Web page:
In a bid to adopt a method that would help conduct community surveillance for COVID-19 cases in a non-invasive way, a team of experts from the COVID Action Collab (CAC) is exploring ways to treat sewage water to detect traces of the pathogen.
In its official release, the CAC has informed that it has brought more than 150 experts from different walks of life under one roof to explore the feasibility of this method of community testing and ways to contain novel coronavirus spread in general.
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A Business Standard report states that the 150-member team includes wastewater treatment experts, sanitation experts, public health experts, microbiologists, virologists, and members of the National Institute of Urban Affairs. Commenting on the need to include experts from various disciplines, Dr Angela Chaudhuri, Health Strategy Partner, Catalyst Group, said: “This kind of a pioneering endeavour requires a multi-disciplinary approach.”
Experts believe that the metabolic waste of COVID-19 patients contain traces of the virus, which can be detected through special laboratory tests, even if the sample is collected from sewage in extremely diluted form. Building on this thought, the CAC team is trying to device a way to collect stool and urine sample of entire localities to find out if any infected person is residing there so that the authorities can take action accordingly.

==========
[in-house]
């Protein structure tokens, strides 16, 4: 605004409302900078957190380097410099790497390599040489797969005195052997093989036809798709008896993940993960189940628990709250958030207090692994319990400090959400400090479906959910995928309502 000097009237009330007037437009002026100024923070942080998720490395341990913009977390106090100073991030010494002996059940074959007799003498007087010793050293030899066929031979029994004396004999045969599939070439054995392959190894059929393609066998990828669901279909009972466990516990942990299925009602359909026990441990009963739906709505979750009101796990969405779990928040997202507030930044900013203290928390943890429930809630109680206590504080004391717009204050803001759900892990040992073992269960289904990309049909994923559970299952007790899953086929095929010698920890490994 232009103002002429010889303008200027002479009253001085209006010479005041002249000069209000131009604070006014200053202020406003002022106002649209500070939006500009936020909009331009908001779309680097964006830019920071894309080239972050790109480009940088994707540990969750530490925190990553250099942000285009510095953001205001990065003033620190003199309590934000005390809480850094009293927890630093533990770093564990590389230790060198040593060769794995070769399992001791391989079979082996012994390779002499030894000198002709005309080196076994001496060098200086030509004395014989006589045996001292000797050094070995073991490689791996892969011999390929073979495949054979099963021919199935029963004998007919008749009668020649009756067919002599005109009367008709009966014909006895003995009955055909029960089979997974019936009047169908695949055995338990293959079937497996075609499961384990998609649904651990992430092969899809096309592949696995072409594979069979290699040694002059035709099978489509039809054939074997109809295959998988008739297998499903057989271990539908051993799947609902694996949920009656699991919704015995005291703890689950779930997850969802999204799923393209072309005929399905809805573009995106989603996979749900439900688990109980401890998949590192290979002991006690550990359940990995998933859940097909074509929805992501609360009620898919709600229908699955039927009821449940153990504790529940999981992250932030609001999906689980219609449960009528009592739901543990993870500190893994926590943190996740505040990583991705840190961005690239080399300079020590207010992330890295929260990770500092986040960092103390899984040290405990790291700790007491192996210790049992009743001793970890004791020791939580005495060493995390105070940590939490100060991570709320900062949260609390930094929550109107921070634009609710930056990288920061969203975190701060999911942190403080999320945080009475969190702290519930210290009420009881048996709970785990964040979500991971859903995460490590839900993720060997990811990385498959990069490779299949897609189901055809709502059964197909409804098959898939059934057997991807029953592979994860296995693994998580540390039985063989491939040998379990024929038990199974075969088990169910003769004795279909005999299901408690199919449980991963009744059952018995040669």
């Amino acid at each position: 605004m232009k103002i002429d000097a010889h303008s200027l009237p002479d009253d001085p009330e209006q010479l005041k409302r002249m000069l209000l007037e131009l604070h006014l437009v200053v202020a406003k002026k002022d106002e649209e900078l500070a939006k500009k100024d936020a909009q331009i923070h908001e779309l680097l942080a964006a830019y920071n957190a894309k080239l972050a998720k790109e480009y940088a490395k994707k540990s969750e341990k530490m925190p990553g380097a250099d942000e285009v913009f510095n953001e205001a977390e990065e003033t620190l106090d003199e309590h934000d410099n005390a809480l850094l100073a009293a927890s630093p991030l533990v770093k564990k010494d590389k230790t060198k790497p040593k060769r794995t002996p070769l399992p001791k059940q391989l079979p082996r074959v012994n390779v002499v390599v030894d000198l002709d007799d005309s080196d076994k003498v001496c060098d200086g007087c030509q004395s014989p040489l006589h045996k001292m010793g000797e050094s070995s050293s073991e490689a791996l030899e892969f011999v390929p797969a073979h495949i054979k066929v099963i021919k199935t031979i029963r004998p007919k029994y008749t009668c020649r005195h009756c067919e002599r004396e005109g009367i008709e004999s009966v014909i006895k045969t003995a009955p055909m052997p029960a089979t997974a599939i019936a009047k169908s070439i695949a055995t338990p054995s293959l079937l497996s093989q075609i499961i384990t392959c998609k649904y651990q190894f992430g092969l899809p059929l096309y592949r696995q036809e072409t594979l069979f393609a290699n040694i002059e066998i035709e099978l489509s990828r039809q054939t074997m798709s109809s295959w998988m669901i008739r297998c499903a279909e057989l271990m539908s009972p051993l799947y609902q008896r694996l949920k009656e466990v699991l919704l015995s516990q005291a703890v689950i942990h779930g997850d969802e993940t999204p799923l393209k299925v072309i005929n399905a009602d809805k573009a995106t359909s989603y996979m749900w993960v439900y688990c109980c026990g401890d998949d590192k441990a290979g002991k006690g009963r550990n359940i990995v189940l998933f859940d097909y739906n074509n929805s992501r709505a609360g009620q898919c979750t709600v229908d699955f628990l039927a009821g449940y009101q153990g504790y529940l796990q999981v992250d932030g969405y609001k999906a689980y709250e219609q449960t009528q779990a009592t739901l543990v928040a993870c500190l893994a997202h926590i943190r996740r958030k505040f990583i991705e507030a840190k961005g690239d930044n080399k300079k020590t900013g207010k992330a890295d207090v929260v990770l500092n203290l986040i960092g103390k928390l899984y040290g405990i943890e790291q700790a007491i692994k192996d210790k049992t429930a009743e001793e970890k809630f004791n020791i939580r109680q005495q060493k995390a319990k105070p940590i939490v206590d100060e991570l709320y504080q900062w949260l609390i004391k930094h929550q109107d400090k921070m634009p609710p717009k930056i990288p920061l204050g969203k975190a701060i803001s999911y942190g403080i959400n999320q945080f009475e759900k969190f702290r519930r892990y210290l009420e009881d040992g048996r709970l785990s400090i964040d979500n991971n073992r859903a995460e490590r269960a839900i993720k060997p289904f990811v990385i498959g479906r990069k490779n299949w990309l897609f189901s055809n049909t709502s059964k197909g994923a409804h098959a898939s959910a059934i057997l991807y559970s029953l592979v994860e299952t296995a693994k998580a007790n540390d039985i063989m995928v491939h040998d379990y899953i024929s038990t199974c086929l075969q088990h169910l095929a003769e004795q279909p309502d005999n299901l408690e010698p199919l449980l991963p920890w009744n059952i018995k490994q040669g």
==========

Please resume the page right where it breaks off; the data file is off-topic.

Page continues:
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This will also help in early detection and subsequently prevent further spread of the deadly virus. It will also help greatly in densely populated urban clusters, ghettos, etc, where it becomes extremely difficult to test the swab sample of every individual.
To build a protocol for this method of community testing, the CAC team will study methods developed by countries in Europe, the United States, and Australia, and adapt them into something more suitable for India.
Dr Chaudhuri opined that by conducting sewage sample tests, the experts would be able to map collection areas to narrow down on clusters where infected people live. After this, health workers can come and collect individual samples and carry out clinical tests to identify infected persons.
Dr Paramita Basu, researcher and professor at the Clinical Doctor of Pharmacy program, Touro College of Pharmacy, New York, said sewage tests are conducted frequently by the US to identify areas where residents abuse illegal drugs, alcohol, etc.To follow our full coverage on coronavirus, click here